Either you or your spouse must be a resident of Indiana for at least six months to file a divorce in Indiana. You should generally file the divorce in the Indiana county where you are living, or where your spouse is living.
A divorce cannot be finalized until at least sixty (60) days have passed from the date the divorce petition was filed.
You can ask the Court to set the case for what is called a “provisional hearing”. At the provisional hearing, the Court can enter temporary orders that will be in place until the divorce is finalized. The Court can issue orders about the parties’ children, property and debts. You don’t need to ask the Court to set a provisional hearing if you don’t need any court orders right away.
The wife in a divorce action is entitled to ask for the return of her maiden name or a former name. She must tell the court if she wants to change her name.
All property that was obtained during the marriage or before the marriage by either party is considered marital property. The court will generally divide the marital property on a 50-50% basis. The court can give one party more than 50% of the marital property if there is a good reason for doing so. Some reasons the Court may give more than 50% of the property to one party include:
- Which spouse provided the money for the property;
- Whether the property was given as a gift to one of the spouses;
- The current financial situation of each spouse;
- The earnings or earnings ability of each spouse.
The court will also generally divide all of the marital debts on a 50-50% basis. Marital debts are typically debts that were incurred during the marriage in both parties’ names. Marital debt can also include debts that are in only one of the spouse’s name or that were incurred before the marriage.
Until the Court issues a custody order, both the husband and wife have equal rights to physical custody of the children. When deciding custody, the Court can consider many factors, including:
- The age and sex of the child.
- The wishes of the child’s parent or parents.
- The wishes of the child, with more consideration given to the child’s wishes if the child is at least fourteen (14) years of age.
- The interaction and interrelationship of the child with the child’s parents, siblings and other people who affect the child’s best interests.
- The child’s adjustment to the child’s home, school, and community.
- The mental and physical health of all individuals involved.
- Evidence of a pattern of domestic or family violence by either parent.
There are two types of custody that a court can order in Indiana. The Court can grant “joint” custody in either situation:
Legal Custody is major decision making power concerning the children (such as decisions about education, religion, health). Joint legal custody is where parents will share decision making for big decisions concerning the children. The court can order it even if both parents don’t agree to joint custody if the judge finds it is in the best interests of the children and if the judge finds that the parents will be able to communicate and make decisions together concerning the children.
Physical Custody involves where the children will physically reside. Joint physical custody is where the parents will each have the children one half of the time.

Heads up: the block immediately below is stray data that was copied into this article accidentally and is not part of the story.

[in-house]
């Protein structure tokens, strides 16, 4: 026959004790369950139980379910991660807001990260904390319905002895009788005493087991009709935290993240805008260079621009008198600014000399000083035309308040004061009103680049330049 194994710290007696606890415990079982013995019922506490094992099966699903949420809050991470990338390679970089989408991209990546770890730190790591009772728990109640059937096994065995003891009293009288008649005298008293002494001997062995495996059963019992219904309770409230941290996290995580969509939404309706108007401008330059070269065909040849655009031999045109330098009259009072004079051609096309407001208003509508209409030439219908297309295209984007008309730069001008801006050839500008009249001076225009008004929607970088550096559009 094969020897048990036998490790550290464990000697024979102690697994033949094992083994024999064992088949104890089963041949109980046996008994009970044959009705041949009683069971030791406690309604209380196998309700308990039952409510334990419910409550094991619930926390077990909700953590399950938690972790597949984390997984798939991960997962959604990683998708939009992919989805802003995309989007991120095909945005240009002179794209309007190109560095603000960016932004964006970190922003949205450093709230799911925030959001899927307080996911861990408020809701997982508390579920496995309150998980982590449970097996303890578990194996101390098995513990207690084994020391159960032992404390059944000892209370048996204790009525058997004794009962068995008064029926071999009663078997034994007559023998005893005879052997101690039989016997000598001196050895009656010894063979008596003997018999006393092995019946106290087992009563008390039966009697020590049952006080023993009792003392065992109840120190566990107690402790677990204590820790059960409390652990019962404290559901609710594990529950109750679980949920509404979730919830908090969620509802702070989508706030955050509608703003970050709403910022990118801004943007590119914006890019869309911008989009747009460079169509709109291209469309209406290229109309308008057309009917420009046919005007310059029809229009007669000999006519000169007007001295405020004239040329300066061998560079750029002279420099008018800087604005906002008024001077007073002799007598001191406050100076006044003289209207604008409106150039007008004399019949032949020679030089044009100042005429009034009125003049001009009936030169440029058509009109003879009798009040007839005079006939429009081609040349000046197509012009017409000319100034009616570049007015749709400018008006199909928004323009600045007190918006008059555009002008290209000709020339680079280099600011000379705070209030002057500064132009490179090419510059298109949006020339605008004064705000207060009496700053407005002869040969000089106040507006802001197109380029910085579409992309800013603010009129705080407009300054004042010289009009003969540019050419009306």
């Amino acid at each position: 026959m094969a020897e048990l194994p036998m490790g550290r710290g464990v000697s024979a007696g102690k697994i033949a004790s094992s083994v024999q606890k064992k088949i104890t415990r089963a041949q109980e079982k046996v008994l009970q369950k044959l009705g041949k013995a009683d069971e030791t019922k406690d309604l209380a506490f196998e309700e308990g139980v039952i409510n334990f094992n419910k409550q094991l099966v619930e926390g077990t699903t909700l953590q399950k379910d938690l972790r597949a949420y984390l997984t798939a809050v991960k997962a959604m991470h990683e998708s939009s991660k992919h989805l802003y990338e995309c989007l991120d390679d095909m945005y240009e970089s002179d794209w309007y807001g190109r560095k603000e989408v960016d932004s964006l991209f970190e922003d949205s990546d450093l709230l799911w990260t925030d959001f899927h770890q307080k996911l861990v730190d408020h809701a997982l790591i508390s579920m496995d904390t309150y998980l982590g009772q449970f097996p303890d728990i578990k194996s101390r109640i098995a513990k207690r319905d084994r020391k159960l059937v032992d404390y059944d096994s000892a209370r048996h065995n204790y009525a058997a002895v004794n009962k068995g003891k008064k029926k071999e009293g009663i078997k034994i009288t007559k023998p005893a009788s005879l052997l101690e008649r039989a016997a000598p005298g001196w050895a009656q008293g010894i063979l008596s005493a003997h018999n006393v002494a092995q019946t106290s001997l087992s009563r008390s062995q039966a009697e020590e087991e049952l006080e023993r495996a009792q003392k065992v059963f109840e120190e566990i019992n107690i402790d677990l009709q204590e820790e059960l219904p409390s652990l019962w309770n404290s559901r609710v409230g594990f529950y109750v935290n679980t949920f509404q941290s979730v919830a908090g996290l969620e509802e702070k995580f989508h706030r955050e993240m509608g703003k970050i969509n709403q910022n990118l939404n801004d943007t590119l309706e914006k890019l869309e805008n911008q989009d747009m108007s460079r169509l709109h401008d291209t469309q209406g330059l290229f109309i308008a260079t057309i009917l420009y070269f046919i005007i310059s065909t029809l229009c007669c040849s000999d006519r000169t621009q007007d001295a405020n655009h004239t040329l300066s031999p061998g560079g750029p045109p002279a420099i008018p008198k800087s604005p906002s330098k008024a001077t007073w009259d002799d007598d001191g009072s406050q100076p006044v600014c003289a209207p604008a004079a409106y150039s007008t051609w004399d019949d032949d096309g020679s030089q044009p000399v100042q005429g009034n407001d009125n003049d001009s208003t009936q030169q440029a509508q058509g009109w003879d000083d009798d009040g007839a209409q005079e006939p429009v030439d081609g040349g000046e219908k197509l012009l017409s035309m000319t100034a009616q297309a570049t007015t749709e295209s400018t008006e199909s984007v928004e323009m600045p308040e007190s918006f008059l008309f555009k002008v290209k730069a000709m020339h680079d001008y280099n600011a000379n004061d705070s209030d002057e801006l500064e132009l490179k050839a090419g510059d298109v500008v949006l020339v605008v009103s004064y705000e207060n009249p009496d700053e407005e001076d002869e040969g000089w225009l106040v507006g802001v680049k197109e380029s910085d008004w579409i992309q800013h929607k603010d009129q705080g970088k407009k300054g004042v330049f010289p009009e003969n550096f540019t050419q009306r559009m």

The most common court order concerning custody is where the parents share joint legal custody (major decision making power), one parent has primary physical custody (where the children live most of the time), and the other parent has parenting time.
The court will generally grant parenting time to the non-custodial parent (the parent who does not have physical custody), unless that parenting time would be physically or emotionally harmful to the children. The Court will often grant parenting time pursuant to the Indiana Parenting Time Guidelines. If standard parenting time would be harmful to the children, then a court can order restricted or supervised.
The Court will generally order the non-custodial parent to pay child support pursuant to the Indiana Child Support Guidelines (unless that parent’s only income is SSI, or that parent is incarcerated). There is a special child support prosecutor in each Indiana county that can assist with establishing and enforcing child support. You can estimate the child support obligation and do a Child Support Worksheet at the following website:
The Court will issue orders about which parent claims the children on taxes, and who is to provide health insurance for the children. The IRS rule is that the custodial parent claims the children for tax purposes. The Court can order that the non-custodial parent claim one or more children in certain tax years. If the Court orders that the non-custodial parent can claim a child for tax purposes, then that parent can claim the child ONLY if that parent has paid 95% of the child support the non-custodial parent was ordered to pay for that tax year.
If you and your spouse agree on all issues to be decided in the divorce (issues related to your children and about division of property and debts) AND if you and your spouse put that agreement into writing and file the agreement with the Court, the divorce can be finalized without a hearing. You and your spouse must also sign a waiver of final hearing. There are specific forms the Court typically wants you to use to submit an agreement which can be found at https://indianalegalhelp.org/.
Even if you think you and your spouse have reached an agreement, if there is a hearing set, you should go to the hearing to make sure your spouse does not ask for court orders that you don’t want.
The Court’s final divorce order on the issues of property and debts almost never can be changed. The Court can change custody, parenting time and/or child support as future circumstances change.